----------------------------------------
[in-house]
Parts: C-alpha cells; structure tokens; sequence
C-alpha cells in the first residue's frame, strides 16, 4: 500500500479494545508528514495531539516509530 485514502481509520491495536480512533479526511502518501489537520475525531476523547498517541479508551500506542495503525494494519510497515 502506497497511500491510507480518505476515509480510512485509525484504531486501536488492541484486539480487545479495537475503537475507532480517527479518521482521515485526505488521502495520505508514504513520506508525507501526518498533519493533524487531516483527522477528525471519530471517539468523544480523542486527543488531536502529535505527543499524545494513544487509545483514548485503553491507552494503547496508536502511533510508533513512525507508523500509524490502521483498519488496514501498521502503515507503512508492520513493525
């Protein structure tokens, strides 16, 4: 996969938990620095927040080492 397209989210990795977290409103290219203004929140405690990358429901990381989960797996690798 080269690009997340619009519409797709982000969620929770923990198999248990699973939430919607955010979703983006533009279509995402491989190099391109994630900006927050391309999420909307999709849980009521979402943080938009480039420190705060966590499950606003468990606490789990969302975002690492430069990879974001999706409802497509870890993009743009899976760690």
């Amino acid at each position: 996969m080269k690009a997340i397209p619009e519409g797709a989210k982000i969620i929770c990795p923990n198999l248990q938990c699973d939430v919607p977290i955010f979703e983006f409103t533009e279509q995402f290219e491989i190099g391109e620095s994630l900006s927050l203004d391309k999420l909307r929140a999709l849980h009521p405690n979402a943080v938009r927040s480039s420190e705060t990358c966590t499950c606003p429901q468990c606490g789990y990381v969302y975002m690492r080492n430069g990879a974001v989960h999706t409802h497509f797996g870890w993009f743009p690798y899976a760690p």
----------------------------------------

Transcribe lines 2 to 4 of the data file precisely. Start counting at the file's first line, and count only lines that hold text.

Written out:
Parts: C-alpha cells; structure tokens; sequence
C-alpha cells in the first residue's frame, strides 16, 4: 500500500479494545508528514495531539516509530 485514502481509520491495536480512533479526511502518501489537520475525531476523547498517541479508551500506542495503525494494519510497515 502506497497511500491510507480518505476515509480510512485509525484504531486501536488492541484486539480487545479495537475503537475507532480517527479518521482521515485526505488521502495520505508514504513520506508525507501526518498533519493533524487531516483527522477528525471519530471517539468523544480523542486527543488531536502529535505527543499524545494513544487509545483514548485503553491507552494503547496508536502511533510508533513512525507508523500509524490502521483498519488496514501498521502503515507503512508492520513493525
């Protein structure tokens, strides 16, 4: 996969938990620095927040080492 397209989210990795977290409103290219203004929140405690990358429901990381989960797996690798 080269690009997340619009519409797709982000969620929770923990198999248990699973939430919607955010979703983006533009279509995402491989190099391109994630900006927050391309999420909307999709849980009521979402943080938009480039420190705060966590499950606003468990606490789990969302975002690492430069990879974001999706409802497509870890993009743009899976760690």